Resultant friction force acting on the pin

Differential friction force

Friction torque

Differential friction torque

Dimensionless number dened as 2rp/R

Probability of Asperity Contact

Hardness

Stress

Moment created by the distribution of

Constant of the proposed model

Applied load

Pin height

Resultant friction force

Predicted volume of adhesive wear

Coefcient of friction

Fractional lm defect

Sliding distance

The wear coefcient for non welded junctions

The wear coefcient for welded junctions

The area of contact for elastic asperity contacts

The area of contact for plastic asperity contacts

Conductance assuming plastic asperity contacts

Electric resistivity of the material

Acknowledgements

The authors wish to thank the Engineering and Physical Sciences Research Council (EPSRC) and the Royal National Lifeboat

Institution (RNLI) for funding this work.

References

B. Bhushan, Modern Tribology Handbook, CRC Press. ISBN: (2000) 0-84938403-6.

B.J. Briscoe, T.A. Stolarski, Wear of polymers in the pin-on-disk conguration, American Chemical Society (1985) 303313.

B.J. Briscoe, T.A. Stolarski, Transfer wear of polymers during combined linear motion and load axis spin, Wear (1985) 121137.

T.A. Stolarski, Friction in a pin-on-disc conguration, Mechanism and Machine Theory 24 (1989) 373381.

Z. Lisowski, T.A. Stolarski, A modied theory of adhesive wear in lubricated contacts, Wear (1981) 333345.

J.F. Archard, Contact and rubbing of at surfaces, Journal of Applied Physics 24 (8) (1953) 981988.

T.A. Stolarski, Adhesive wear of lubricated contacts, Tribology International (1979) 169179.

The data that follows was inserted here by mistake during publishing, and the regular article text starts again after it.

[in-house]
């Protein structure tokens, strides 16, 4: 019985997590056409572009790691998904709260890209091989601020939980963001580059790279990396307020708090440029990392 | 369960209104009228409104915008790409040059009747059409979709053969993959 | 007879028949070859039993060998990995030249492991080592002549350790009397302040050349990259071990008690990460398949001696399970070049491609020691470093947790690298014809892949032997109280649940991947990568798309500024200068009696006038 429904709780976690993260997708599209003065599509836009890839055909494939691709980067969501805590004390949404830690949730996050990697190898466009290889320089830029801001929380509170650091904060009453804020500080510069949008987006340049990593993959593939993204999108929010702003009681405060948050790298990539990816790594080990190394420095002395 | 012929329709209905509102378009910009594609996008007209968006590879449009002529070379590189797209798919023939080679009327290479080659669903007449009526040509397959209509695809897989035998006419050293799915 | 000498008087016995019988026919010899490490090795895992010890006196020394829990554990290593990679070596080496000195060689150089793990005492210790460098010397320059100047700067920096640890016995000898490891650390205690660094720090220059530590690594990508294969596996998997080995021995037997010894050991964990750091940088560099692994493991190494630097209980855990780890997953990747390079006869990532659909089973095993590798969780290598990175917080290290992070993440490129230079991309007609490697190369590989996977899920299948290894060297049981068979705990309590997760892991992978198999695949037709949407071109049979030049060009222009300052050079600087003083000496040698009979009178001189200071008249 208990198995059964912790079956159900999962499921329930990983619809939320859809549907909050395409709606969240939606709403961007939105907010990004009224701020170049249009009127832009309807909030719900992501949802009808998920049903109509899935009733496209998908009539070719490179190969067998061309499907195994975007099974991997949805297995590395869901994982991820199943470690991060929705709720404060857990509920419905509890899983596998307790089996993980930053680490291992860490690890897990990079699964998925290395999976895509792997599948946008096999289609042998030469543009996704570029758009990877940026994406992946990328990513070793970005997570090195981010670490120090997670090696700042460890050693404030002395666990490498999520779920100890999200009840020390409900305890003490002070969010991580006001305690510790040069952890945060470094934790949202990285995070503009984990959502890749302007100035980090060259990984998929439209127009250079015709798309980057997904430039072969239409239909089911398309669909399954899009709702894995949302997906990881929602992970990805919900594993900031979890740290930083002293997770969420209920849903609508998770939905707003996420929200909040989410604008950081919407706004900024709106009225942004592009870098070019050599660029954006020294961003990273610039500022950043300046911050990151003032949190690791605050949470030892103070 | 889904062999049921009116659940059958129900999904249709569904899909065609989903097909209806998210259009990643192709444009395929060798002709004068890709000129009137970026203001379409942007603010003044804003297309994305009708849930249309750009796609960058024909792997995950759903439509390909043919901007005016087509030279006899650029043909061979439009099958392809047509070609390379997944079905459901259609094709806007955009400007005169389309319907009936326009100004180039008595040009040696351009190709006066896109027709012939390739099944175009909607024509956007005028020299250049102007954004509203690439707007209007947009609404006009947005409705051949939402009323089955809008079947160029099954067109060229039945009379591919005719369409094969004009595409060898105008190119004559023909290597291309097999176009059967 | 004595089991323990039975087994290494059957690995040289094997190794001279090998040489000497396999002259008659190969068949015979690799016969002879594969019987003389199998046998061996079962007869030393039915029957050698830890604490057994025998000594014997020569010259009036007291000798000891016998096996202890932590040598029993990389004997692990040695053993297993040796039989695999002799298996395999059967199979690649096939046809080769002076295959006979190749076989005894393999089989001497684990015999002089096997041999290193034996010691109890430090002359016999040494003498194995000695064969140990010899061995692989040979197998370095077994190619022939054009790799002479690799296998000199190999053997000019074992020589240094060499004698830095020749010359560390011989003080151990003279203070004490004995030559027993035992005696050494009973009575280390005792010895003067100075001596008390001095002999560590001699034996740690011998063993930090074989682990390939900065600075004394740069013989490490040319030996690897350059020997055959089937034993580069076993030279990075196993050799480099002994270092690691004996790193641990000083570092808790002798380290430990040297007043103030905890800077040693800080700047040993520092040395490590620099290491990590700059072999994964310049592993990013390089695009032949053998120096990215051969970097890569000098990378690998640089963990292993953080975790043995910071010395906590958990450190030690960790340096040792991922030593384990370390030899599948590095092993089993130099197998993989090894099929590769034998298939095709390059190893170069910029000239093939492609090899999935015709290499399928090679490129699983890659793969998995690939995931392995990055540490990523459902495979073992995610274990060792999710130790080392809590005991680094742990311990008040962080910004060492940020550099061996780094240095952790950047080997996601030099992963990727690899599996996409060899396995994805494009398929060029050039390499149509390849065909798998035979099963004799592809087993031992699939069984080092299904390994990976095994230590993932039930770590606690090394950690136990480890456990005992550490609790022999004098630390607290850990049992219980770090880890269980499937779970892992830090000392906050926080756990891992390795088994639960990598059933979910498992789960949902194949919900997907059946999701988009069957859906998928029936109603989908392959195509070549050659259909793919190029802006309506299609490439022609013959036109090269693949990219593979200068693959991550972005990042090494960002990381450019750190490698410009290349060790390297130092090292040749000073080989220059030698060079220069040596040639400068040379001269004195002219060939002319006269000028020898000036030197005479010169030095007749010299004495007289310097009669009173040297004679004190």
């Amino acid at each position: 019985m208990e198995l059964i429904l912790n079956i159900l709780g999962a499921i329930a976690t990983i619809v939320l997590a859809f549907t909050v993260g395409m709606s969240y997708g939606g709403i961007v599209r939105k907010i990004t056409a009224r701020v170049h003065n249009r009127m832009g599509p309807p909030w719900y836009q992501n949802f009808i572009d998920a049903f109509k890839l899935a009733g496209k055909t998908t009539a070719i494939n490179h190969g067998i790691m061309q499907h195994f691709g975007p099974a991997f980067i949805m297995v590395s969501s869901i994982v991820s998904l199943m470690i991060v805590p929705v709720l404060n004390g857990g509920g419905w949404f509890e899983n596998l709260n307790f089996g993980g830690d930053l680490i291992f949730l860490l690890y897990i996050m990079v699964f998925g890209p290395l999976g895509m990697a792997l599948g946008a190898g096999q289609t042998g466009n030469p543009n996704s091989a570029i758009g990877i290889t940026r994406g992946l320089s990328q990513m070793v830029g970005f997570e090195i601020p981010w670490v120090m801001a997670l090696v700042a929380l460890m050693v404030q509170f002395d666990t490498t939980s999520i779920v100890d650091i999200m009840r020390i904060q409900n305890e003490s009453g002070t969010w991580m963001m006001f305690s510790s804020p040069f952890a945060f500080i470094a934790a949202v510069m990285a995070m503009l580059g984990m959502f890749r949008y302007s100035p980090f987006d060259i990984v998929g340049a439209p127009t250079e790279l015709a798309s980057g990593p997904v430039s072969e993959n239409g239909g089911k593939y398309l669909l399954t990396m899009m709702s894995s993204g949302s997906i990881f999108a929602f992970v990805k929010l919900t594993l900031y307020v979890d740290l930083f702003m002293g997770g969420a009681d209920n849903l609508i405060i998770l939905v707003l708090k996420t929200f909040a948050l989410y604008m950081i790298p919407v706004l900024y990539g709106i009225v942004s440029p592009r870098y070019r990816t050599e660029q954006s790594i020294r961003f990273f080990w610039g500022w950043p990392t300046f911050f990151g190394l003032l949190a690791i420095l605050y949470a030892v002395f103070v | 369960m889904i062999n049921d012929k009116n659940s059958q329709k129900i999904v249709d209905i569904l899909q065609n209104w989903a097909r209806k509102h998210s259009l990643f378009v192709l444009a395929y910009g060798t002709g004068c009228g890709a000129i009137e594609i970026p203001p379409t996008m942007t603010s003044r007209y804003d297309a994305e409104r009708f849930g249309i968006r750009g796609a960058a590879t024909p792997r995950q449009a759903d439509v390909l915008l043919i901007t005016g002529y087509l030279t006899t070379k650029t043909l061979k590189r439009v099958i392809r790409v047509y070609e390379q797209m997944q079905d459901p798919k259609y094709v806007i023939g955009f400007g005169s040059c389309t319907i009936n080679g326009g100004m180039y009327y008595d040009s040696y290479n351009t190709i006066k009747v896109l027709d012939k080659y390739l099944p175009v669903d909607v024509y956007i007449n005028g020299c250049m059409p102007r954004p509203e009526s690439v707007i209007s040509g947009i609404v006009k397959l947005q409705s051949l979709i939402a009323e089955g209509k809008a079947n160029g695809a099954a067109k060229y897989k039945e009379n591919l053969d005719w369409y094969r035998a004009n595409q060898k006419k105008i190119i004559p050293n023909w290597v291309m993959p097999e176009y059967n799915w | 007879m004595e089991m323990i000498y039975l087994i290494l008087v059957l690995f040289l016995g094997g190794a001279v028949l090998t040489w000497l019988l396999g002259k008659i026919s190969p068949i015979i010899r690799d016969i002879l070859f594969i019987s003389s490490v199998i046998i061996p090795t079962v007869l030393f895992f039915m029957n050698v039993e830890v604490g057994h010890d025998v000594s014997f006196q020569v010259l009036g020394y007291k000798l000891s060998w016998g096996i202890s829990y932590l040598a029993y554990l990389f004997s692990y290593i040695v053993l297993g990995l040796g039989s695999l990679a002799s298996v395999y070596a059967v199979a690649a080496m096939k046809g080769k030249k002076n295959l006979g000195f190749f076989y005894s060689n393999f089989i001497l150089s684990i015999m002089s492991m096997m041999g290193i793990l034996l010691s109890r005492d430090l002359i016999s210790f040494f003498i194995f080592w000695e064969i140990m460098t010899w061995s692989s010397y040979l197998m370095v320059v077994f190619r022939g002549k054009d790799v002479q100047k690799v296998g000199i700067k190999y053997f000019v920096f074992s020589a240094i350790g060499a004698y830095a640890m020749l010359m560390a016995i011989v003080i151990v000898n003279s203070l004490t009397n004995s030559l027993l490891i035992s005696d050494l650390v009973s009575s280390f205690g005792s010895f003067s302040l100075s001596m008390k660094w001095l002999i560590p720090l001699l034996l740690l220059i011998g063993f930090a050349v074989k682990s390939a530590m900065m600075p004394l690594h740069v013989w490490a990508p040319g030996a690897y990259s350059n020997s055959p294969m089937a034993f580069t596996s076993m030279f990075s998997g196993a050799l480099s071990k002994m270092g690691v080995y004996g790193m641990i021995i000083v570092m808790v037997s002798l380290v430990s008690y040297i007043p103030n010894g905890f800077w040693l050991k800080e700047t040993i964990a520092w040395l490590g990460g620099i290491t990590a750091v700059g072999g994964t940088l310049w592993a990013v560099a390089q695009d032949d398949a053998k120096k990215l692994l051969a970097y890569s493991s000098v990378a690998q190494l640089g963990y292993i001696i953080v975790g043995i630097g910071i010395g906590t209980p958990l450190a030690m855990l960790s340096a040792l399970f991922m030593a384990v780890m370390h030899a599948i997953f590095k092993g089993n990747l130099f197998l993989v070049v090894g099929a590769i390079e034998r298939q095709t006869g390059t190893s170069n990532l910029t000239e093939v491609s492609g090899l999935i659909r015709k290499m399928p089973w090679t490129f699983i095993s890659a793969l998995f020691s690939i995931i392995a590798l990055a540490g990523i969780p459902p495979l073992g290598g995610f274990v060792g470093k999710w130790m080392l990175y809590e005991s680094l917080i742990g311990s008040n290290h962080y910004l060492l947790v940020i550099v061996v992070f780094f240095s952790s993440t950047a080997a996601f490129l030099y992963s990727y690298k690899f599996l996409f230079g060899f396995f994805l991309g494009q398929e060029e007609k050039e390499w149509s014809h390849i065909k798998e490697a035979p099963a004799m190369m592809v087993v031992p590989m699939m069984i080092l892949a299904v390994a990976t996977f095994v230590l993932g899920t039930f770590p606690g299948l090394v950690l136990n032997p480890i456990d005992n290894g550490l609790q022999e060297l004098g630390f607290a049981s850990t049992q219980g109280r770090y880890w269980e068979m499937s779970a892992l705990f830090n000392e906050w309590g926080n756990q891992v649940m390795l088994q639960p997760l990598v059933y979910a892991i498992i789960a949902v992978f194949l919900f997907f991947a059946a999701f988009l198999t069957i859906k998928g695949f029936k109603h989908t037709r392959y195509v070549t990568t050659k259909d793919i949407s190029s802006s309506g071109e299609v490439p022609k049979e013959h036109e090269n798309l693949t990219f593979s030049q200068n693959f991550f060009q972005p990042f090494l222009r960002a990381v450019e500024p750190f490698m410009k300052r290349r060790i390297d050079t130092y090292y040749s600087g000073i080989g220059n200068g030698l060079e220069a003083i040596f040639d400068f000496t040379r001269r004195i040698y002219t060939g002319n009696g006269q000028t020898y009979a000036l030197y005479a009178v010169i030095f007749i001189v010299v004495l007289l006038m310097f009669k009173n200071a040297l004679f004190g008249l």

T.A. Stolarski, A system for wear prediction in lubricated sliding contacts, Lubrication Science 84 (1996) 315351.

J.A. Greenwood, J.B.P. Williamson, Contact of nominally at surfaces, Proceedings of the Royal Society of London A 295 (1966) 300319, doi:10.1098/

rspa.1966.0242.

[10] S.P. Timoshenko, J.N. Goodier, Theory of elasticity, McGraw Hill. ISBN: (1970) 0070858055.

[11] R.G. Bayer, Mechanical wear fundamentals and testing, Marcel Dekker. ISBN: (2004) 0824746201.

[1]

[2]

[3]

[4]

[5]

[6]

[7]

[8]

[9]

- Engineering Plastics in Industrial ApplicationDiunggah olehhudi_leksono
- 3.3 9 - Modeling and Simulation of Wear in a Pin on Disc TribometerDiunggah olehDanilo Souza
- Design of elements machine, bearing, shaft, spur gear and others, superficie profile, lubrication, frictionDiunggah olehIván Dasimu
- Densit Wear Flex DetailsDiunggah olehnsprasad88
- SampleFloorSpecification MeshDiunggah olehKrish Doodnauth
- watermellonDiunggah olehShile Usman
- R07PDiunggah olehintequab
- How Tribology Has Been Helping Us to Advance and tDiunggah olehGamini Suresh
- 333292059 EG Tribology Course PDH File5681Diunggah olehoperationmanager
- ForgingDiunggah olehshrikantghogale
- science (6)Diunggah olehnarayananx5
- Fretting Wear in Lubricated SystemsDiunggah olehvfrpilot
- g992_8803120702750081391.pdf_3Diunggah olehBayu Amarta
- Wear2Diunggah olehAlvin Anthony
- sergio 4Diunggah olehJosé santana
- 1-s2.0-S004316481630792X-mainDiunggah olehRajendra kumar
- Trib1Diunggah olehdevil3300
- SurfaceDiunggah olehmayuresh_6767
- Tribological Properties of Additives for Water-basDiunggah olehfolusho
- Densit Catalogue-dikonversi.docxDiunggah olehTopik
- 26-Hardox_600_the-_ultimate_wear_plate.pdfDiunggah olehlazaroccs
- Use of Topographic Polymeric Replica to Characterize Electric Corrosion FailureDiunggah olehjperdigon9634
- 4212Diunggah olehSahib Singh
- Arbor Est RopeDiunggah olehjonahsz
- Rubber Elastomeres-failure AnalysisDiunggah olehSantiago Molina
- 1-s2.0-S089069550600229X-mainDiunggah olehBro Edwin
- Tribological Testing Regime for Establishing Ficiency of Zddp in Presence of Wear Debris Under Lubricated Sliding Metallic Contacts-A ReviewDiunggah olehIAEME Publication
- A Review on “Machine tool design’’Diunggah olehiaetsdiaetsd
- Chapt 12 DynamicDiunggah olehSalim Bin Agil
- Zeit3700 Notes 3Diunggah olehavinash

- ISO 18265Diunggah olehSoheil Mirtalebi